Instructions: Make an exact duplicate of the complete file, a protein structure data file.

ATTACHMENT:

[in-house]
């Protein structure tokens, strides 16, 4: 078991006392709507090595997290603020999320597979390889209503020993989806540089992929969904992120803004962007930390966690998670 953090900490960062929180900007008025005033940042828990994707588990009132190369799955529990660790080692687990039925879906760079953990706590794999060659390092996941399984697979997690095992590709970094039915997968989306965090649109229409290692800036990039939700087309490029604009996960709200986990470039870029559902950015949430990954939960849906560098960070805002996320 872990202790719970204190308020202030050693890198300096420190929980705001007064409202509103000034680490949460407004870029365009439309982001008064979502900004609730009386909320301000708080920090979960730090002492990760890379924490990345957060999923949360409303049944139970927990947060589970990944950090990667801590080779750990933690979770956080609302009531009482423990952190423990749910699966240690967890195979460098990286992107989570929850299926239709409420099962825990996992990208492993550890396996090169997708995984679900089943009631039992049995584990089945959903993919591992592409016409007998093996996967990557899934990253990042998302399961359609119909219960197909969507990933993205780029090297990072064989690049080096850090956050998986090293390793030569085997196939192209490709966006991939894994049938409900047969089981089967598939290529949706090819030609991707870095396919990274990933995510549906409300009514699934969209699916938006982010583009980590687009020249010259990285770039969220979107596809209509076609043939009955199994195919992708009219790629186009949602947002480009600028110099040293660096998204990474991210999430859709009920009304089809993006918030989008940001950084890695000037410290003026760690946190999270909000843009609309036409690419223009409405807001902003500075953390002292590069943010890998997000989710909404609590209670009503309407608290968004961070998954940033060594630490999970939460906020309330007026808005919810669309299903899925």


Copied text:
[in-house]
């Protein structure tokens, strides 16, 4: 078991006392709507090595997290603020999320597979390889209503020993989806540089992929969904992120803004962007930390966690998670 953090900490960062929180900007008025005033940042828990994707588990009132190369799955529990660790080692687990039925879906760079953990706590794999060659390092996941399984697979997690095992590709970094039915997968989306965090649109229409290692800036990039939700087309490029604009996960709200986990470039870029559902950015949430990954939960849906560098960070805002996320 872990202790719970204190308020202030050693890198300096420190929980705001007064409202509103000034680490949460407004870029365009439309982001008064979502900004609730009386909320301000708080920090979960730090002492990760890379924490990345957060999923949360409303049944139970927990947060589970990944950090990667801590080779750990933690979770956080609302009531009482423990952190423990749910699966240690967890195979460098990286992107989570929850299926239709409420099962825990996992990208492993550890396996090169997708995984679900089943009631039992049995584990089945959903993919591992592409016409007998093996996967990557899934990253990042998302399961359609119909219960197909969507990933993205780029090297990072064989690049080096850090956050998986090293390793030569085997196939192209490709966006991939894994049938409900047969089981089967598939290529949706090819030609991707870095396919990274990933995510549906409300009514699934969209699916938006982010583009980590687009020249010259990285770039969220979107596809209509076609043939009955199994195919992708009219790629186009949602947002480009600028110099040293660096998204990474991210999430859709009920009304089809993006918030989008940001950084890695000037410290003026760690946190999270909000843009609309036409690419223009409405807001902003500075953390002292590069943010890998997000989710909404609590209670009503309407608290968004961070998954940033060594630490999970939460906020309330007026808005919810669309299903899925």